A rare five-color-overlay pink glass snuff bottle, Imperial, Palace Workshops, Beijing, 1750-1850

A rare five-color-overlay pink glass snuff bottle, Imperial, Palace Workshops, Beijing, 1750-1850. Estimate $18,000 – $22,000. Photo Christie's Image Ltd 2015

The bottle is carved through the opaque dark green, pale blue, yellow, red and pink overlay to the translucent pink glass ground with a design of a woven basket overflowing with blossoms and fruit including two finger citrons, begonias, sweet peas and a large peony. 2 7/8 in. (6 cm.) high, rose quartz stopper

ProvenanceHugh Moss (HK) Ltd., Hong Kong, 2001
Ruth and Carl Barron Collection, Belmont, Massachusetts, no. 3167.

ExhibitedCorning, New York, Corning Museum of Glass, 2007-2008.
Boston, International Chinese Snuff Bottle Society Convention, The Barron Collection, 23-26 September 2008.

NotesThere is a whole series of objects decorated with baskets of flowers or fruit decorations which can be associated with the eighteenth-century Qing Court. The design is found on Imperial porcelain dishes enameled at Jingdezhen and at the Court from the Yongzheng period and on a range of snuff bottles attributable to the Palace workshops. Three examples of these imperial examples were in the Bloch Collection. Two are of painted enamels on metal from the first half of the Qianlong period (see Moss, Graham, Tsang, A Treasury of Chinese Snuff Bottles, the Mary and George Bloch Collection, Hong Kong, 2008, Volume 6, Part I, p. 162, no. 1079 and p. 163, no. 1080), while the third is of the Guyue Xuan glass group, an Imperial group of the late Qianlong period certainly associated with, if not made at the Court (ibid., p. 227, no. 1005). The design also started to appear on glass overlay bottles. For an early example of an early single-color overlay, probably Palace Workshops, where the fruits are contained in a bowl rather than a basket see Moss, Graham, Tsang, The Art of the Chinese Snuff Bottle, The J Collection, New York, 1993, Volume II, p. 603, no. 362.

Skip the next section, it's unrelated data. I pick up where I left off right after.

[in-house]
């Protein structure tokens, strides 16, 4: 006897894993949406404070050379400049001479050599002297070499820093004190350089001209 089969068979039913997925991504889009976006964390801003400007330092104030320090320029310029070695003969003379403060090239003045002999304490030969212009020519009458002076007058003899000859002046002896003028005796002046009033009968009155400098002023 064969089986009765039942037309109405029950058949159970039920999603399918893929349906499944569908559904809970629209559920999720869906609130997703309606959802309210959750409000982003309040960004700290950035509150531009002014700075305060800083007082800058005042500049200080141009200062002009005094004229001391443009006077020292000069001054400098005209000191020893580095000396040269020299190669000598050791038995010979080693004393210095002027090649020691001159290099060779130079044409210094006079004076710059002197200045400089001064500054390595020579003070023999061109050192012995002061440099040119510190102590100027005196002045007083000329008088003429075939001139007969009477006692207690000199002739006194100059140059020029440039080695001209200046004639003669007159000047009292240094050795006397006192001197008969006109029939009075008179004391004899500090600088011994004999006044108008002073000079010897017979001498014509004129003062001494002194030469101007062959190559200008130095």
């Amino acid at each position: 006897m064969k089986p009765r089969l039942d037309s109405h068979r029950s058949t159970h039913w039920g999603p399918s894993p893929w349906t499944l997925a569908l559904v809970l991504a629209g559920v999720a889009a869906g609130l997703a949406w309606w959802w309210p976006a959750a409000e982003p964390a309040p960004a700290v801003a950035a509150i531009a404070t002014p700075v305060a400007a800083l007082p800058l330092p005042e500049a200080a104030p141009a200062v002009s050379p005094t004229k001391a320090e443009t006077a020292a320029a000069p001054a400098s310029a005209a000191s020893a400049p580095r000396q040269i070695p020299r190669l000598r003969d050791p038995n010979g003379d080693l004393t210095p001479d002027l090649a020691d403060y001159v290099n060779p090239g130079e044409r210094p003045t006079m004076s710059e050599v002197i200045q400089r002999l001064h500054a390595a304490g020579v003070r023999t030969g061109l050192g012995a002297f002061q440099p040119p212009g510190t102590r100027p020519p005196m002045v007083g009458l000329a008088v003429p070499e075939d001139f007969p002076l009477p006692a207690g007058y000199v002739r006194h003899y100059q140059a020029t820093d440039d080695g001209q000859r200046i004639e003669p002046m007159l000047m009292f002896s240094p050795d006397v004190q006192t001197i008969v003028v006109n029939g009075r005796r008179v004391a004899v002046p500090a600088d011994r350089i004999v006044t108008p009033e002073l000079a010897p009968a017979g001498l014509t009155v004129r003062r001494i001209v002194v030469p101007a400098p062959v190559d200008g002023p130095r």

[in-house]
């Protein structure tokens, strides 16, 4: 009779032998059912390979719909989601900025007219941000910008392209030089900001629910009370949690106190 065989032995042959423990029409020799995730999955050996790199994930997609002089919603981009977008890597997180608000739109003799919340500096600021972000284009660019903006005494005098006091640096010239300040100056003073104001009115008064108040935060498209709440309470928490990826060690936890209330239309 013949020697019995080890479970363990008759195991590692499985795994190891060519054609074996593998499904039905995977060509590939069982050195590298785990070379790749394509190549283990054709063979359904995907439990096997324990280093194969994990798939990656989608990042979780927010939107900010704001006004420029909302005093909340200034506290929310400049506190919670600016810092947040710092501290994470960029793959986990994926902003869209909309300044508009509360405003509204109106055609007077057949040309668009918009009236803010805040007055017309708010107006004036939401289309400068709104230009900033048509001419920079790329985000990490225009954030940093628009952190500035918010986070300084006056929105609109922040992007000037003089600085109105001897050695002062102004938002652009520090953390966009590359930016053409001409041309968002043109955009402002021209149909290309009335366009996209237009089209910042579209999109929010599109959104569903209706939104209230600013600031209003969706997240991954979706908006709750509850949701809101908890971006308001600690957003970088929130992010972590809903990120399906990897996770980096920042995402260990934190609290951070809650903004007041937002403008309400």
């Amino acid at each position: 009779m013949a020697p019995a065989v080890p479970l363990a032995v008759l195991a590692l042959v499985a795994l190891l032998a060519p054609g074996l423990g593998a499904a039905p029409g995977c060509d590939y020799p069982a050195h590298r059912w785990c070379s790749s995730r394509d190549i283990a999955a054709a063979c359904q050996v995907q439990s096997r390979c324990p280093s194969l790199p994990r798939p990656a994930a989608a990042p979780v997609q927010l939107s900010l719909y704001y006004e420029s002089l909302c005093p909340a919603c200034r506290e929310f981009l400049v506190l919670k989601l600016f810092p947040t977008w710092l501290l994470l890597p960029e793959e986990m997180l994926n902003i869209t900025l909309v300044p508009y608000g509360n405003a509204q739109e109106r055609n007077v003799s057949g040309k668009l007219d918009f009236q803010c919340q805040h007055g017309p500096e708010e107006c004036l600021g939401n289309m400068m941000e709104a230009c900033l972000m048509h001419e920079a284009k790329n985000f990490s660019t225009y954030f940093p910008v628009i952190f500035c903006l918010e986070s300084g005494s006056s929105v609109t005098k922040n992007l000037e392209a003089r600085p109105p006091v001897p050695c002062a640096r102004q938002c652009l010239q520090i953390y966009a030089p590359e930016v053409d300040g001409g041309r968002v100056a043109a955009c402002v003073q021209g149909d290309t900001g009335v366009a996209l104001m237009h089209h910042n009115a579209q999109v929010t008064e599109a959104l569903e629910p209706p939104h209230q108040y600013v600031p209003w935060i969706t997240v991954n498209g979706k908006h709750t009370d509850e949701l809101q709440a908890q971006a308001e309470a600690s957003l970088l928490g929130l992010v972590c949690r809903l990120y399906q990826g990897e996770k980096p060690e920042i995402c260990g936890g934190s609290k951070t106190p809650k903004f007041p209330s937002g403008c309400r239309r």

The pink ground color of the present example is extremely rare. The overall design is related to a pink and green overlay bottle formerly in the J Collection, which is designed with a similar green basket but with smaller pink begonia blossoms on a white ground (see ibid., p. 642, no. 393). It is interesting to compare the bases of these two bottles as they exhibit two independent design choices. On the present bottle, the basket motif does not continue on the base, presumably as a result of looking at painted-enamel versions which left the base plain for inclusion of a mark. On the J bottle the design of the basket continues on the base and imitates the base of a basket. 

The popularity of baskets in general at the Court may arise from the probable symbolism of the basket (lanzi) which may suggest male children (nanzi), one of the three desires dear to the Chinese heart which are embodied in the termsanduo ('three plenties'). These are, duofu ('plenty of happiness'), duoshou ('plenty of years to live') and duonanzi('plenty of male children'). 

Christie's. THE RUTH AND CARL BARRON COLLECTION OF FINE CHINESE SNUFF BOTTLES: PART I, 16 September 2015, New York, Rockefeller Plaza